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Linder Receives Grant to Explore How the Trace Element Copper Finds Its Way to Newborns


From Dateline (May 20, 2004)

Maria Linder
Lawrence Gray, a junior majoring in biological science, greets his mentor, Maria Linder, professor of chemistry and biochemistry, during last monthís Minority Biomedical Research Support program symposium. Gray, whose research project explored how mice appear to have a different mechanism for transporting iron in the body, was a runner-up in the undergraduate biological and agricultural sciences category in the April 30 CSU Student Research Competition at Cal State Northridge. Linder recently received a grant to delve into how copper is transported in mammals from mothers to newborns.

Copper and other metallic elements are required in minute amounts by all biological organisms for health, growth and survival.

Usually in humans and most other mammals, traces of copper from food enter the blood stream and are transported to the liver, then distributed to other parts of the body as needed. The excess is excreted by the liver.

A notable exception to this occurs in mammals when nursing their young. At that time, copper is diverted from the liver to the females’ mammary glands, where it enters the milk newborns drink. Copper helps newborns survive and grow and may have other functions in the digestive tract.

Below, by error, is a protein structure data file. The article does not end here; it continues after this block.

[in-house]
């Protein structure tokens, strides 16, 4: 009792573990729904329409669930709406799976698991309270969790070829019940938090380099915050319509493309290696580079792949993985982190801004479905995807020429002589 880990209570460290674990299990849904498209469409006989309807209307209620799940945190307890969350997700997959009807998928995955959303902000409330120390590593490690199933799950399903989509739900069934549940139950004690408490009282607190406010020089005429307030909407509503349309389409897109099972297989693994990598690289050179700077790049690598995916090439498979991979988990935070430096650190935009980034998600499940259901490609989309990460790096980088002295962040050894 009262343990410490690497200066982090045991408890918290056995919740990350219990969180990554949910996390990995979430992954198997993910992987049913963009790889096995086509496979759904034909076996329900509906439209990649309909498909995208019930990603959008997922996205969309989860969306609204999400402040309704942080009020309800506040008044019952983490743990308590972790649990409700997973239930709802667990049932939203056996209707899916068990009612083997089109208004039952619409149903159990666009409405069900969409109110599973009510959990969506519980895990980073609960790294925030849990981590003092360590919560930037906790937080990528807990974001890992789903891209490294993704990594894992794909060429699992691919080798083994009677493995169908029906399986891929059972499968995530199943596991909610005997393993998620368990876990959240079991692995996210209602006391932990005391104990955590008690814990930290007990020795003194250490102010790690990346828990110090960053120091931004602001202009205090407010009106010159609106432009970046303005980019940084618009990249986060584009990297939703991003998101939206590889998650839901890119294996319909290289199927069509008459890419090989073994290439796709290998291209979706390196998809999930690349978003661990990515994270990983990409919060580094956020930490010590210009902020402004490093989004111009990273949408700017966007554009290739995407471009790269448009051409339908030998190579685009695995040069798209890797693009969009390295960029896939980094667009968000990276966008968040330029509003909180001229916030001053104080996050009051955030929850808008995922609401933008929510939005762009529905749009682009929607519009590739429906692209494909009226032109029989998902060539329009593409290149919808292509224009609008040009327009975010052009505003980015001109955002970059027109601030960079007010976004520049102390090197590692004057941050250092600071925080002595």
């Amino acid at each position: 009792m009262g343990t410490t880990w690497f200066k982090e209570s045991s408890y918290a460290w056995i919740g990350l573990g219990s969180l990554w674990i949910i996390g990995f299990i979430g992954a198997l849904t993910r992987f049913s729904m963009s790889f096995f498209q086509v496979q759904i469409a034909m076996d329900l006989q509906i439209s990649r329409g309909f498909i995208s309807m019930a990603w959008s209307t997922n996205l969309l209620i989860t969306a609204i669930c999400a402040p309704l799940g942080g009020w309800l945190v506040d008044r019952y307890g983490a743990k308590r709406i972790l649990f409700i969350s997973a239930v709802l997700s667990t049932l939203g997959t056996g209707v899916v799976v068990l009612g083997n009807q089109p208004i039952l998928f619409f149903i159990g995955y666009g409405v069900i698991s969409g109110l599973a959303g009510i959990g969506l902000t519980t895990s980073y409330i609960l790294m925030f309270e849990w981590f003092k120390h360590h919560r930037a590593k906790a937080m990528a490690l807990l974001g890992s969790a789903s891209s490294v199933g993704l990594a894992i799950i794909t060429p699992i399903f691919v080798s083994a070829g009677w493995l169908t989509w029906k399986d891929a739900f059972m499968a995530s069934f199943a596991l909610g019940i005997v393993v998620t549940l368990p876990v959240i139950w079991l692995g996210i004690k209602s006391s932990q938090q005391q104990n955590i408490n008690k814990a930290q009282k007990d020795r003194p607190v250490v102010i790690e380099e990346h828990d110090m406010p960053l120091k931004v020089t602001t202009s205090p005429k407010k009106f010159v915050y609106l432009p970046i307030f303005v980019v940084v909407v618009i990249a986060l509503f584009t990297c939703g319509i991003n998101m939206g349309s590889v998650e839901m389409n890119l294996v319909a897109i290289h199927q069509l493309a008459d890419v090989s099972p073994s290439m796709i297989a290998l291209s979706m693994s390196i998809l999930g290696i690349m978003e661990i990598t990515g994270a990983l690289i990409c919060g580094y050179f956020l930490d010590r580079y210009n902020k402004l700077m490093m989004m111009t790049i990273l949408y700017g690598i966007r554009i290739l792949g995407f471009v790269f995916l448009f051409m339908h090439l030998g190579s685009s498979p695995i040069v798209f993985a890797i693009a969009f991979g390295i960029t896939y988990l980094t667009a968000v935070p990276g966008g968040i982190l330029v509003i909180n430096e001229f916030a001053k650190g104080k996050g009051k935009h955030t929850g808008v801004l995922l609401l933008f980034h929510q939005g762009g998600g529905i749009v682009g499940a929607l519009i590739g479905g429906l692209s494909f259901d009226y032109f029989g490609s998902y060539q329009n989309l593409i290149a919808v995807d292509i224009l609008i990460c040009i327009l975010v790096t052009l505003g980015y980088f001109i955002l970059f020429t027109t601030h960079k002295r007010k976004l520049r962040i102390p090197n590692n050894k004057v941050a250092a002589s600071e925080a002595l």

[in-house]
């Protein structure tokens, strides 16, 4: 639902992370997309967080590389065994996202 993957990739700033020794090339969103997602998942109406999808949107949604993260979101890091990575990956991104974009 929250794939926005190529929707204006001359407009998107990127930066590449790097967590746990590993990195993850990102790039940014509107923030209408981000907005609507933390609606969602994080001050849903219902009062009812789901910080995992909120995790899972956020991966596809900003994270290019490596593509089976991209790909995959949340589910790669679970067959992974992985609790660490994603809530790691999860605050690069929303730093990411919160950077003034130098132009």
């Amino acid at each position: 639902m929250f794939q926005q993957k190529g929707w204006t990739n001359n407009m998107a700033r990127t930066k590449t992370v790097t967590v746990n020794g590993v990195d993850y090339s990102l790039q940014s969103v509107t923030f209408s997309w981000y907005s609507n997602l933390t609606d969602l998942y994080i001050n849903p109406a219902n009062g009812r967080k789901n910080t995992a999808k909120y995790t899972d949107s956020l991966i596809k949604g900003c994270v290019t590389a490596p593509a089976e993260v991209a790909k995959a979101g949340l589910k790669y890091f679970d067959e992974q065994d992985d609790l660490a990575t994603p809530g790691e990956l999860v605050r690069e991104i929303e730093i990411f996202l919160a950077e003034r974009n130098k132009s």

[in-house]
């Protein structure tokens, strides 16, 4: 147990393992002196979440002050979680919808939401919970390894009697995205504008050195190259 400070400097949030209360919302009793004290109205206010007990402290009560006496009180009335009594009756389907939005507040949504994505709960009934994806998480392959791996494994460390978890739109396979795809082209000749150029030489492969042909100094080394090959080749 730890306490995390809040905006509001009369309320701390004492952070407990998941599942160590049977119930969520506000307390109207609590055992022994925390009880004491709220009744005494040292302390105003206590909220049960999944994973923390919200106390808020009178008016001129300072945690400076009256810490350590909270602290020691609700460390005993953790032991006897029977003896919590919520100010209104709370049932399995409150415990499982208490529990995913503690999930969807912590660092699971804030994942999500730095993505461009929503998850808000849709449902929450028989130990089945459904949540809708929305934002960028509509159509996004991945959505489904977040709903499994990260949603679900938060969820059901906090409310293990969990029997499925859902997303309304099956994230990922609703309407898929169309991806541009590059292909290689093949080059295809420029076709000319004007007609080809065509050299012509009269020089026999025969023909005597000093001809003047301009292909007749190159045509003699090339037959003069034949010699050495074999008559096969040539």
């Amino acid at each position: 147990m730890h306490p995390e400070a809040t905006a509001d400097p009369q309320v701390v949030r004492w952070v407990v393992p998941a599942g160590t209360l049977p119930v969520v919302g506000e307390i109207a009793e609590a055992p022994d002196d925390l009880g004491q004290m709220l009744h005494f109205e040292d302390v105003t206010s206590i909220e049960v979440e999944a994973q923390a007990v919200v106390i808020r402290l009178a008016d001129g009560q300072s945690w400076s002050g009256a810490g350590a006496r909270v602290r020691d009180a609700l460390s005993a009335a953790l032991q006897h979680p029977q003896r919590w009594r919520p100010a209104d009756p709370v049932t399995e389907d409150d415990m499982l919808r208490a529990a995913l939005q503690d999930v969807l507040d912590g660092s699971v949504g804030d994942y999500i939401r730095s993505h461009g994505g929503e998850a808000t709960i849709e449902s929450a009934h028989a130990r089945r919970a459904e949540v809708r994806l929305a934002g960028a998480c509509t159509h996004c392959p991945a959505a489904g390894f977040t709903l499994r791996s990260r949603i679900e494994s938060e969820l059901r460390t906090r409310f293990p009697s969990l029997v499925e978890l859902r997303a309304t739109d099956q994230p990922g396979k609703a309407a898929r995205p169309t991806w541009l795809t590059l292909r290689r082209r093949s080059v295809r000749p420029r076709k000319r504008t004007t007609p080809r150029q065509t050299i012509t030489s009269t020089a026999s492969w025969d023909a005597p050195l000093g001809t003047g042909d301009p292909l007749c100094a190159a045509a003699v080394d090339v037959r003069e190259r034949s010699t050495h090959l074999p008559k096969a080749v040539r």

This diversion phenomenon and related copper transport issues are the basis of research currently being conducted by Maria Linder, professor of chemistry and biochemistry. Her investigation is funded by a five-year National Institutes of Health grant of which first-year funding is $244,332.

“There are important nutritional implications to this research,” says Linder, who has taught on campus since 1977. “Our research is expected to reveal a lot about the basic transport processes involved in supporting the metabolic roles of copper in the body.”

Linder’s goal is to determine the processes within a cell that allow transfer of copper across membranes and through cell compartments to copper-binding proteins that then leave the cell and enter breast milk.

“I originally began to study copper because of its implications for cancer,” notes Linder, who received her doctorate in biochemistry from Harvard University, and conducted post-doctoral research at Harvard and MIT.

“We know that in cancer patients the amount of copper in the bloodstream goes up. Cancer cells are hungry for copper, but certain copper compounds also inhibit cancer growth,” she explains. “Understanding the normal roles and transport of copper will thus help us to understand this disease.”

Linder will be working with colleagues from Deakin University in Australia and students from both institutions. One CSUF student will go to Australia this summer, and Deakin may send one or more students to study with Linder.

The veteran researcher has received many awards for her work, including the American Chemical Society Award for Research at an Undergraduate Institution and the CSUF Outstanding Professor Award. Her research on copper and iron biochemistry has been published in professional journals and supported by the National Institutes of Health and other agencies.

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